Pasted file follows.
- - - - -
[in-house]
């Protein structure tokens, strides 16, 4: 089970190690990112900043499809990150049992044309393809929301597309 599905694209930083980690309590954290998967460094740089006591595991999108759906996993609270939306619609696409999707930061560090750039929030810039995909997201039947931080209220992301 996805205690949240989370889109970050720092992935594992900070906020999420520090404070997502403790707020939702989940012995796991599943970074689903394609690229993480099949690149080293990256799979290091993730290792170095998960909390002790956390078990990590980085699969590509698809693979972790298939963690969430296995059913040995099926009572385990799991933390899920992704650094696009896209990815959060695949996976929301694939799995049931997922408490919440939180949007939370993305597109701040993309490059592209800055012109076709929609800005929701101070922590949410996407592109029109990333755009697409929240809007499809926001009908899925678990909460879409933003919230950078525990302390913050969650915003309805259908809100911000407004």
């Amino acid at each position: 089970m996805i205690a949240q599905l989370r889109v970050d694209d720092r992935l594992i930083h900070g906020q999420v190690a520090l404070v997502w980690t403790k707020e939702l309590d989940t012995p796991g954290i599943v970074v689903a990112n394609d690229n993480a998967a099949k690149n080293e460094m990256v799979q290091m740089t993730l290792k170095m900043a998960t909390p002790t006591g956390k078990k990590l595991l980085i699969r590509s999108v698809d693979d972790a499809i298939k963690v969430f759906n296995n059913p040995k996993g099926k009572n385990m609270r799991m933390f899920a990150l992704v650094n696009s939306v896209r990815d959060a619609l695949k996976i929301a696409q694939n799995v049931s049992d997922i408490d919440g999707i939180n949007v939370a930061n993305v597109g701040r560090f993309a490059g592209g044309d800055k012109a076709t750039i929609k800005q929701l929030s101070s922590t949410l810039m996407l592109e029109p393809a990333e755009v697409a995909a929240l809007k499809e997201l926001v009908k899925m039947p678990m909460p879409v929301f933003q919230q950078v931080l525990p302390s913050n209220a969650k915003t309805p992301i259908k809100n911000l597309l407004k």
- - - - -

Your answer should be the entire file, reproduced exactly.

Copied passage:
[in-house]
């Protein structure tokens, strides 16, 4: 089970190690990112900043499809990150049992044309393809929301597309 599905694209930083980690309590954290998967460094740089006591595991999108759906996993609270939306619609696409999707930061560090750039929030810039995909997201039947931080209220992301 996805205690949240989370889109970050720092992935594992900070906020999420520090404070997502403790707020939702989940012995796991599943970074689903394609690229993480099949690149080293990256799979290091993730290792170095998960909390002790956390078990990590980085699969590509698809693979972790298939963690969430296995059913040995099926009572385990799991933390899920992704650094696009896209990815959060695949996976929301694939799995049931997922408490919440939180949007939370993305597109701040993309490059592209800055012109076709929609800005929701101070922590949410996407592109029109990333755009697409929240809007499809926001009908899925678990909460879409933003919230950078525990302390913050969650915003309805259908809100911000407004």
């Amino acid at each position: 089970m996805i205690a949240q599905l989370r889109v970050d694209d720092r992935l594992i930083h900070g906020q999420v190690a520090l404070v997502w980690t403790k707020e939702l309590d989940t012995p796991g954290i599943v970074v689903a990112n394609d690229n993480a998967a099949k690149n080293e460094m990256v799979q290091m740089t993730l290792k170095m900043a998960t909390p002790t006591g956390k078990k990590l595991l980085i699969r590509s999108v698809d693979d972790a499809i298939k963690v969430f759906n296995n059913p040995k996993g099926k009572n385990m609270r799991m933390f899920a990150l992704v650094n696009s939306v896209r990815d959060a619609l695949k996976i929301a696409q694939n799995v049931s049992d997922i408490d919440g999707i939180n949007v939370a930061n993305v597109g701040r560090f993309a490059g592209g044309d800055k012109a076709t750039i929609k800005q929701l929030s101070s922590t949410l810039m996407l592109e029109p393809a990333e755009v697409a995909a929240l809007k499809e997201l926001v009908k899925m039947p678990m909460p879409v929301f933003q919230q950078v931080l525990p302390s913050n209220a969650k915003t309805p992301i259908k809100n911000l597309l407004k």